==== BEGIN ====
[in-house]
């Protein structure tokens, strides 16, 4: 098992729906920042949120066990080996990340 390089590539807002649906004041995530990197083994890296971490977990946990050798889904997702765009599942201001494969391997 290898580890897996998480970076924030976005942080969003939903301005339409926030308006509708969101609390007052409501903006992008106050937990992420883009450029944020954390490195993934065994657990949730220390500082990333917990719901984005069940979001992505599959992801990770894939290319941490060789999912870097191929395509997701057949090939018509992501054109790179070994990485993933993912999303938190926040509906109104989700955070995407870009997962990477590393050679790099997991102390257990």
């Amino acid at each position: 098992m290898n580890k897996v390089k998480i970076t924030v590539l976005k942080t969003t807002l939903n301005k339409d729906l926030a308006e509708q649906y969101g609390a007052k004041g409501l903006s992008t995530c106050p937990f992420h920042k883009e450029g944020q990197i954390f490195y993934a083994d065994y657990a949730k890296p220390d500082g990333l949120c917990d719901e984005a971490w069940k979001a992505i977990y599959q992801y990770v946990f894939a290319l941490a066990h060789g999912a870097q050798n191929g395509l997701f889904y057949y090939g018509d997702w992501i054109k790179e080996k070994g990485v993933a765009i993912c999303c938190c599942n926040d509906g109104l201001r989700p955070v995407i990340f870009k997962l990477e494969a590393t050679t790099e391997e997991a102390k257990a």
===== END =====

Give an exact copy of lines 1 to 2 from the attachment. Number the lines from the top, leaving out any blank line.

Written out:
[in-house]
């Protein structure tokens, strides 16, 4: 098992729906920042949120066990080996990340 390089590539807002649906004041995530990197083994890296971490977990946990050798889904997702765009599942201001494969391997 290898580890897996998480970076924030976005942080969003939903301005339409926030308006509708969101609390007052409501903006992008106050937990992420883009450029944020954390490195993934065994657990949730220390500082990333917990719901984005069940979001992505599959992801990770894939290319941490060789999912870097191929395509997701057949090939018509992501054109790179070994990485993933993912999303938190926040509906109104989700955070995407870009997962990477590393050679790099997991102390257990």